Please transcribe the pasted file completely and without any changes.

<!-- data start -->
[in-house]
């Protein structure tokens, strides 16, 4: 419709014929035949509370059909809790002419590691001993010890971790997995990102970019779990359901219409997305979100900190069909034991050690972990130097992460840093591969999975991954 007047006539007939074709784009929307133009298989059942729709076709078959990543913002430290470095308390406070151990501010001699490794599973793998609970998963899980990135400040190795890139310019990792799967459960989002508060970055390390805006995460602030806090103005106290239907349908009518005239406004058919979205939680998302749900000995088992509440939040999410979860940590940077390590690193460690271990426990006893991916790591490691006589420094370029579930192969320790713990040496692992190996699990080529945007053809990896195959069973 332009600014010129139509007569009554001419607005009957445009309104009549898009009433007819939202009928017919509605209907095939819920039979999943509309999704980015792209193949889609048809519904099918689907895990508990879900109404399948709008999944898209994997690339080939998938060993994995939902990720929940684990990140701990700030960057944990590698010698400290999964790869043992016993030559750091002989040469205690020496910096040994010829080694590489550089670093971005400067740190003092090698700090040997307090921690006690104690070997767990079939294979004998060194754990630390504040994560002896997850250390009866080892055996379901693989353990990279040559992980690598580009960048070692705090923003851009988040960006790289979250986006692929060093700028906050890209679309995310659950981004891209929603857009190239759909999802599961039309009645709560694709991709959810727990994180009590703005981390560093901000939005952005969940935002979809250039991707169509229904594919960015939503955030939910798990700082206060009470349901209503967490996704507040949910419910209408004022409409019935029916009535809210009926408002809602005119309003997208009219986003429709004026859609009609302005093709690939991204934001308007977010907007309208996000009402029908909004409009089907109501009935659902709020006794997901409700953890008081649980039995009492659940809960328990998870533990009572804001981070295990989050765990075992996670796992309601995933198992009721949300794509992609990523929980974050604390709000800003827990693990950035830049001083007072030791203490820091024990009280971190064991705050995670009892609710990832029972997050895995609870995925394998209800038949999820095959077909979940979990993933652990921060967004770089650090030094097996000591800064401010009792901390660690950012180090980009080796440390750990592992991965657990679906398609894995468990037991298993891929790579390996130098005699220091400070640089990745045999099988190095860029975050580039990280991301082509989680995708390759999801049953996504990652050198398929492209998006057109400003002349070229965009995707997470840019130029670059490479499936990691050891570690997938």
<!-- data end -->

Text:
[in-house]
């Protein structure tokens, strides 16, 4: 419709014929035949509370059909809790002419590691001993010890971790997995990102970019779990359901219409997305979100900190069909034991050690972990130097992460840093591969999975991954 007047006539007939074709784009929307133009298989059942729709076709078959990543913002430290470095308390406070151990501010001699490794599973793998609970998963899980990135400040190795890139310019990792799967459960989002508060970055390390805006995460602030806090103005106290239907349908009518005239406004058919979205939680998302749900000995088992509440939040999410979860940590940077390590690193460690271990426990006893991916790591490691006589420094370029579930192969320790713990040496692992190996699990080529945007053809990896195959069973 332009600014010129139509007569009554001419607005009957445009309104009549898009009433007819939202009928017919509605209907095939819920039979999943509309999704980015792209193949889609048809519904099918689907895990508990879900109404399948709008999944898209994997690339080939998938060993994995939902990720929940684990990140701990700030960057944990590698010698400290999964790869043992016993030559750091002989040469205690020496910096040994010829080694590489550089670093971005400067740190003092090698700090040997307090921690006690104690070997767990079939294979004998060194754990630390504040994560002896997850250390009866080892055996379901693989353990990279040559992980690598580009960048070692705090923003851009988040960006790289979250986006692929060093700028906050890209679309995310659950981004891209929603857009190239759909999802599961039309009645709560694709991709959810727990994180009590703005981390560093901000939005952005969940935002979809250039991707169509229904594919960015939503955030939910798990700082206060009470349901209503967490996704507040949910419910209408004022409409019935029916009535809210009926408002809602005119309003997208009219986003429709004026859609009609302005093709690939991204934001308007977010907007309208996000009402029908909004409009089907109501009935659902709020006794997901409700953890008081649980039995009492659940809960328990998870533990009572804001981070295990989050765990075992996670796992309601995933198992009721949300794509992609990523929980974050604390709000800003827990693990950035830049001083007072030791203490820091024990009280971190064991705050995670009892609710990832029972997050895995609870995925394998209800038949999820095959077909979940979990993933652990921060967004770089650090030094097996000591800064401010009792901390660690950012180090980009080796440390750990592992991965657990679906398609894995468990037991298993891929790579390996130098005699220091400070640089990745045999099988190095860029975050580039990280991301082509989680995708390759999801049953996504990652050198398929492209998006057109400003002349070229965009995707997470840019130029670059490479499936990691050891570690997938």